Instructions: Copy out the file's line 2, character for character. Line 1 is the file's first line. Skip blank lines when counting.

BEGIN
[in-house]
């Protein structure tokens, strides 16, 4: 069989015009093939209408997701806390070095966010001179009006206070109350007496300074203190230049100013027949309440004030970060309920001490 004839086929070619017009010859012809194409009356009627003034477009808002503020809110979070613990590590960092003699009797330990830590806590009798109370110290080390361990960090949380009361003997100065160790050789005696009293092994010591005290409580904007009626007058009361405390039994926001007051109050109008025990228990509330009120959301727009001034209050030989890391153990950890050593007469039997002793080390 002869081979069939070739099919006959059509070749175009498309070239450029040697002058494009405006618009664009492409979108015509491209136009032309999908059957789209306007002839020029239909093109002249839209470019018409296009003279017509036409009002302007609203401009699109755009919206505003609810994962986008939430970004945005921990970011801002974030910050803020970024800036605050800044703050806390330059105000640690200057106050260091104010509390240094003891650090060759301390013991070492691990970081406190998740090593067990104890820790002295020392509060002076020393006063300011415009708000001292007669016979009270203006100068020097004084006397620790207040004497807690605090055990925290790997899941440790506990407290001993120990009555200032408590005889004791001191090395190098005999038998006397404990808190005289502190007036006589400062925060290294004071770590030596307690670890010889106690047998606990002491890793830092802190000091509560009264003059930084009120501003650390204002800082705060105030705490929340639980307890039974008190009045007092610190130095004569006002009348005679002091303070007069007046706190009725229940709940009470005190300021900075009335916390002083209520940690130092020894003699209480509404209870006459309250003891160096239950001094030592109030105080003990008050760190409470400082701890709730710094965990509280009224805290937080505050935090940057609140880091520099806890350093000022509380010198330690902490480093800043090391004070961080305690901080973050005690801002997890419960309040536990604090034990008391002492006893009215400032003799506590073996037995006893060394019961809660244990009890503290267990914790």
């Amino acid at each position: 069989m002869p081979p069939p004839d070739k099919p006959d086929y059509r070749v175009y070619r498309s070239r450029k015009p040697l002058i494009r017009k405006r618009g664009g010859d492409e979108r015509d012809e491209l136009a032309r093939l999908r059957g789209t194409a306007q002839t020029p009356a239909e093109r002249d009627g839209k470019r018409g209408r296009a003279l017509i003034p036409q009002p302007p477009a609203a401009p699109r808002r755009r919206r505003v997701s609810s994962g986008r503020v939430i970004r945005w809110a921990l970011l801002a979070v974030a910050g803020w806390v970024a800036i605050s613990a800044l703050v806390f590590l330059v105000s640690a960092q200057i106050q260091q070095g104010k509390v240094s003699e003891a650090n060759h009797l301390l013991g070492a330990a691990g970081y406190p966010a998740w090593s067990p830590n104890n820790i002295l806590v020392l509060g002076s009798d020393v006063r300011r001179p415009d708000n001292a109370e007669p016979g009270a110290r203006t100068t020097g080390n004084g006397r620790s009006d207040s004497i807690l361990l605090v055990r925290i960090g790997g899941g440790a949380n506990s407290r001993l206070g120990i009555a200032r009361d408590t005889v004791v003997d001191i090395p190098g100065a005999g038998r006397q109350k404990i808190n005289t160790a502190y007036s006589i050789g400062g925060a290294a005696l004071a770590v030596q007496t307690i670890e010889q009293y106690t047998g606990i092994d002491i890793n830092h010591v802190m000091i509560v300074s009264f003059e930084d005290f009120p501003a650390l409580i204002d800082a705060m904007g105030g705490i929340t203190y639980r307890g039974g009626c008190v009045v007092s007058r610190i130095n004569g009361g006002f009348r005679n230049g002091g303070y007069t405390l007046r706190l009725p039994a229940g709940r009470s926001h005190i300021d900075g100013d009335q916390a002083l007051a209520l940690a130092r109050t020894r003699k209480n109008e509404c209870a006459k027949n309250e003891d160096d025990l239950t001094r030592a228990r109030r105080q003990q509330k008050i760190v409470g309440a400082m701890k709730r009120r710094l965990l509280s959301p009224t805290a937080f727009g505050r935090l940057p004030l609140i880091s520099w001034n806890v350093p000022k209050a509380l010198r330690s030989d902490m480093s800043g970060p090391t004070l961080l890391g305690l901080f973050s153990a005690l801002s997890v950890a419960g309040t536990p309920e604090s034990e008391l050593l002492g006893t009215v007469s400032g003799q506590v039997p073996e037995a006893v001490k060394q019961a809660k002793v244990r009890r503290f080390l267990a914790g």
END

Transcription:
């Protein structure tokens, strides 16, 4: 069989015009093939209408997701806390070095966010001179009006206070109350007496300074203190230049100013027949309440004030970060309920001490 004839086929070619017009010859012809194409009356009627003034477009808002503020809110979070613990590590960092003699009797330990830590806590009798109370110290080390361990960090949380009361003997100065160790050789005696009293092994010591005290409580904007009626007058009361405390039994926001007051109050109008025990228990509330009120959301727009001034209050030989890391153990950890050593007469039997002793080390 002869081979069939070739099919006959059509070749175009498309070239450029040697002058494009405006618009664009492409979108015509491209136009032309999908059957789209306007002839020029239909093109002249839209470019018409296009003279017509036409009002302007609203401009699109755009919206505003609810994962986008939430970004945005921990970011801002974030910050803020970024800036605050800044703050806390330059105000640690200057106050260091104010509390240094003891650090060759301390013991070492691990970081406190998740090593067990104890820790002295020392509060002076020393006063300011415009708000001292007669016979009270203006100068020097004084006397620790207040004497807690605090055990925290790997899941440790506990407290001993120990009555200032408590005889004791001191090395190098005999038998006397404990808190005289502190007036006589400062925060290294004071770590030596307690670890010889106690047998606990002491890793830092802190000091509560009264003059930084009120501003650390204002800082705060105030705490929340639980307890039974008190009045007092610190130095004569006002009348005679002091303070007069007046706190009725229940709940009470005190300021900075009335916390002083209520940690130092020894003699209480509404209870006459309250003891160096239950001094030592109030105080003990008050760190409470400082701890709730710094965990509280009224805290937080505050935090940057609140880091520099806890350093000022509380010198330690902490480093800043090391004070961080305690901080973050005690801002997890419960309040536990604090034990008391002492006893009215400032003799506590073996037995006893060394019961809660244990009890503290267990914790």